🛍 People now spend more at Amazon than at Walmart.

💲 This meme artist raised over $2M in five hours to rescue Afghans.

Check out Volv for more 9-second news digests.

🚀 Your Ultimate Product Launch Checklist


by James Fleischmann

Harvard Business School estimates that at least 30K products are brought to market each year. One major determining factor in a product's success is how well it is launched. Read on for the ultimate checklist to help you prepare for launch day!

Product launch checklist

Product Launch Checklist

Breaking it all down


  • Market research and competitive analysis: Before you do anything, take time to understand the environment that you'll be launching in. Do some market research to understand your consumers. Conduct a competitive analysis to understand your competitors.
  • Determine your value proposition: Get really clear on your value proposition and your unique selling proposition, as these will inform your product and your marketing.
  • Validate the idea: It's best to validate before you even start building. Check out this helpful article on validation.
  • Determine business model and pricing: What is the best way to sell your product? Is it a subscription? One-time sale? Bundling?
  • Create a landing page with email capture: People need a place to land. Since they can't give you money yet, it's important to make it easy for them to give you their email addresses. You can create simple one-pagers with tools like Carrd and Umso.
  • Build an audience: The bigger your audience, the better the launch. Build in public, post consistently, collaborate, do guest posts, start a newsletter; just do what you can to get people interested in what you're doing. There are lots of free tips and guides out there on how to do this. Here are some solid tips for growing your Twitter following.
  • Pick a launch date: Make sure it's feasible, but not overly comfortable. Spread the word and stick to the date!
  • Create a waitlist or run presales: You'll get emails, and maybe even some payments before you launch. Plus, this is one of the best ways to validate your product. Show your appreciation and sweeten the deal with exclusive offers.
  • Create an outreach list: Think influencers, journalists, potential customers, fellow entrepreneurs, and anyone else who will support you or benefit from your product. Warm them up if they're cold, and get the ball rolling on potential partnerships.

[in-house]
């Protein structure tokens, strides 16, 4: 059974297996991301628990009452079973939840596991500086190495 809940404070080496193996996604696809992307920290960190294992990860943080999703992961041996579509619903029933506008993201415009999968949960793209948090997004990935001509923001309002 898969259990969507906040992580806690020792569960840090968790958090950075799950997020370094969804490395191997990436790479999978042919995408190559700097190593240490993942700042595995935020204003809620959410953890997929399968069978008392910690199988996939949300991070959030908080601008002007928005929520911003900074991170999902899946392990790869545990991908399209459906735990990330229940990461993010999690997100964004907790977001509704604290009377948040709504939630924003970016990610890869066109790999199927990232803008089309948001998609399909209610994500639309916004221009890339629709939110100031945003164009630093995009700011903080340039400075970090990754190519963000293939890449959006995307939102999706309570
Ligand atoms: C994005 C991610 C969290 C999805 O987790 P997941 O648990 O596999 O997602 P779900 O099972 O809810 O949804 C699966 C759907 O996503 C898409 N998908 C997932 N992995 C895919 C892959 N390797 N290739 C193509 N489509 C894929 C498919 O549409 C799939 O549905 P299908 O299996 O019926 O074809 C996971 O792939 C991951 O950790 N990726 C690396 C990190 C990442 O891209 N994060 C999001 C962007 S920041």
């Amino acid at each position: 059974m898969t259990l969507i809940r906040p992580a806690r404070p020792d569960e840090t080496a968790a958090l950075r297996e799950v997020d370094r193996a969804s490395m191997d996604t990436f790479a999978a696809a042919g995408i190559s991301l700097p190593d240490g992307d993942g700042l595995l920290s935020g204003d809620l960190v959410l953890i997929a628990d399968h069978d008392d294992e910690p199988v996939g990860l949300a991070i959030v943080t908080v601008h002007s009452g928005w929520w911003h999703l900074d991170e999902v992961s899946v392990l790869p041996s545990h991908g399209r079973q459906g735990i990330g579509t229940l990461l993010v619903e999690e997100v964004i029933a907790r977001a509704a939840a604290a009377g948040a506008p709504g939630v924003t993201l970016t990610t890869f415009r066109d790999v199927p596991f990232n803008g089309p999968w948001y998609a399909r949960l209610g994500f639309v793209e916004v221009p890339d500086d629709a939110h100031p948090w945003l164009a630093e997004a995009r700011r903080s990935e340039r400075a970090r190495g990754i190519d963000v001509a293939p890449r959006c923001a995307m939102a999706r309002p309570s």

• Finish the rest of your website: A one-pager is technically fine for a launch, but most products will benefit from a pricing page, contact page, about page, etc. Here's a handy web launch checklist.
  • Add privacy-friendly analytics: This is not strictly necessary, but it's very helpful. Consider tools like Plausible or Friendly.
  • Set up support and feedback features: Make it painfully easy for your users to talk to you, ask questions, and provide feedback. Chat is a good option. Check out tools like tawk.to and Intercom.
  • Conduct a beta for feedback (and early adopters): Remove bugs and learn what your target market wants by doing a beta. If you've got waitlisters, they'll be happy to join. There are also platforms designed specifically for this, like Betafy and BetaList. You could also check out r/AlphaandBetaUsers or ask for feedback here on IH.
  • Collect social proof: Get testimonials and other forms of social proof from friends, beta testers, and early adopters. Emphasize them on your website, pricing page, and marketing materials.
  • Stress test your product and site: Your launch will (hopefully) create a spike in traffic. Make sure your site can handle it. Tools like Loader and LoadRunner might be helpful.
  • Prepare outreach, posts, and promotion for launch day: You'll be reaching out to folks and posting on launch day too, but you'll probably be very busy, so prepare as much as possible ahead of time.


  • Launch: Here's a list of a TON of places to launch. Some of these platforms (like Product Hunt) have specific best practices of their own, so make sure to familiarize yourself first.
  • Reach out to your email list and outreach list: On launch day, take your prepared outreach and send it.
  • Market: Now that it's out there in the wild, you've got to let the world know. Check out Growth Bites and Marketing Examples for some solid tips on how to do that.

Post launch

  • Follow up on outreach that had no response: Give it a few days, then follow up with anyone who didn't join in.
  • Analysis: How did it go? Did you hit your goals? What will you do better next time? Analyze the launch, then set new goals.